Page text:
"As a boy, you learned by your father's role modeling, and it has hurt you. As he rejected you, you have rejected your nephew.
"Fortunately, however, you also have other role models, helpful ones."
"Old Fezziwig!" Eben interjected excitedly. "He was generous and considerate. I want to be like him."
"You will be your own version of Fezziwig, however. Don't forget, your life has been different from his in the past, and it will be different from his in the future. But you can still make his generosity yours."
"Of course," he said, his eyes beginning to moisten.
"You haven't felt that sadness regularly, but your tears right now show that it is quite close to the surface. In fact, you would have felt your sadness every day if you hadn't covered it with anger."
"Yes, I feel it now."
"Hold that feeling, then. That sadness is the emotion of chronic depression. Because of your bluster, few others have thought of you as a depressed person, but you know better. And I suspect your nephew knows."
"Maybe he does. He has always been kind to me, but I have never let him know that I experienced loneliness or sadness."
"He probably guessed it. After all, the two of you shared similar losses. You both lost your mothers."
Eben hunched forward in his chair. "As we speak of these things, I feel warm toward my nephew. Maybe I always have, but didn't know how to express such an unfamiliar sentiment."
"You will have many opportunities to express your feelings from now on. You can look forward to enjoying many hours of company from your nephew in the future, not only on Christmas, but whenever you want. I'm certain that he will gladly welcome his Uncle Eben into his life."
"It won't be easy for you, Eben. You must be highly motivated to carry through your work of grieving.
"To motivate yourself to break you old habits, force yourself to think of the consequences of not breaking them.
"Consider, for example, your deathbed. Recall the Ghost of Christmas Yet to Come when he showed to you your own corpse. You know that you don't want to die alone, friendless and unmourned. This image can motivate you. It can help you break your habit of rejecting love and closeness."
"That was certainly true in my dream." Eben's eyes filled again with tears as he pondered our conversation.
"If I can break my old habits, the three hours I have spent with you will have been as portentous as my visits with the ghosts.
"Yet, I am nearly overwhelmed with all that has transpired here. Please, tell me again why it is so important that I remember the losses of the past."
"Each of your losses are marks inscribed on your life. To appreciate your life fully, and to assure yourself that you haven't lived a mockery, embrace these milestones. Own them, and you own your life."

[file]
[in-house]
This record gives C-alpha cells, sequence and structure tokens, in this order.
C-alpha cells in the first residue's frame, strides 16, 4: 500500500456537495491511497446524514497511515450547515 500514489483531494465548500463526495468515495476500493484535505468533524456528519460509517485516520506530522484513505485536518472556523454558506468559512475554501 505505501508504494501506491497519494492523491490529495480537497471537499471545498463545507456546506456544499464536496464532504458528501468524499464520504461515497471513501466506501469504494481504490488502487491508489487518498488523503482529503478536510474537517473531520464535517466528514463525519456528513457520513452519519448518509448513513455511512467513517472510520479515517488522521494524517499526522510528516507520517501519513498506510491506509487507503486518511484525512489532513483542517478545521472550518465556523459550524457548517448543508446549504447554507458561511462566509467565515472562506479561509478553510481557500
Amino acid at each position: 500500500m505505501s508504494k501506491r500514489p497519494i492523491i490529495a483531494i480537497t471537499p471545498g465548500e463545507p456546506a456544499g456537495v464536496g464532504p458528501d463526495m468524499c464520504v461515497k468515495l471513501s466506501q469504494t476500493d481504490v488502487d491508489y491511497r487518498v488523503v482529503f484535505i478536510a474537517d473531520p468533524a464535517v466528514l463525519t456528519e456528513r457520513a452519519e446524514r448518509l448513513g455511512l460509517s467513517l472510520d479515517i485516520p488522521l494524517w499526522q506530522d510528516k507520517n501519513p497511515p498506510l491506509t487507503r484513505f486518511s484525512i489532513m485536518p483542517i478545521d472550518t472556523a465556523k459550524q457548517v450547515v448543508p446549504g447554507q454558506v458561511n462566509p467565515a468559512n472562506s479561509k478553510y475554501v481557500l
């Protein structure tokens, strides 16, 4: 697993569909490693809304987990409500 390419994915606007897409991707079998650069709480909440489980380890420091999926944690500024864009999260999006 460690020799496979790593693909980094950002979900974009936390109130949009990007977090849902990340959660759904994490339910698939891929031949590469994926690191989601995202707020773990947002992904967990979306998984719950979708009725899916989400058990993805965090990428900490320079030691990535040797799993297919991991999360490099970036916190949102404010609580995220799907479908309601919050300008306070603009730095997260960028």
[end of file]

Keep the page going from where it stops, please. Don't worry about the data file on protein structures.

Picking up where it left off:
Eben's features relaxed into a smile, and he gazed gently at me. Then I noticed the time.
"Our time is up for now," I said.
Eben looked at the clock and then at me again, flustered that he had overlooked the time. He quickly stood, fumbled for his wallet, counted out several 20 dollar bills, and pushed them at me. This time he didn't count the money the second time.
"I regret that I overlooked the time," he said.
"Don't regret it. It's a good sign. You have loosened up more than your wallet. You've begun to change a habit. And your openness to change is essential to your healing."
Eben dropped his head, adopting the posture of a modest boy who is embarrassed by praise for a real accomplishment.
"Thank you," he said. Then he smiled as he rose from his chair to leave, and reached to shake my hand.
"At last," he told me, his eyes still moist, "I have found hope and trust. These are gifts that I can savor without the fear of losing them.
"However," he said, turning serious again. "This brings up one other thing. Do you remember that I asked you to keep our conversations confidential?"
"Of course. The things you have told me won't go beyond this room."
"Well," he said, "I am releasing you from that pledge. If my story can help anyone else, you are welcome to use it. I mean it. This gift is proof of my trust."
Over the next few months, Eben visited me regularly to find help in his long-delayed work of grieving. As he healed from his losses of the past, he plunged eagerly into his new life, enriching it with family, friends, and new acquaintances. He especially enjoyed fostering a special relationship, a grandfatherly role, with his new extended family--Bob Cratchit, his wife, and their children.
The following Christmas was not a humbug for Eben. By then, he had realized many of his wishes. Moreover, he could discuss regretting his past losses without retreating into hostility or depression. Instead, he could use his anger and sadness to strengthen his hold on his new resolve to share his life with others. In his new life, he harbored no regrets.
In a way, the validity of Dickens' insight is surprising. It was Sigmund Freud who is credited with discovering that blocked grieving leads to depression, and that dreams reveal unconscious memories and conflicts. Yet, Dickens wrote Scrooge's story several years before Freud was born.
Of course, Freud studied human mental processes in the light of reality, whereas Dickens created fiction. Yet, Dickens' only major departure from reality was in healing Scrooge overnight. In real life, recovering from past losses requires weeks, months, or sometimes years.
This should not discourage you, however. Eben's story, as presented above, shows how it is still possible to overcome the problems of blocked grieving later in life. Besides, as Eben discovered, the process of healing can be, not only rewarding, but adventuresome as well.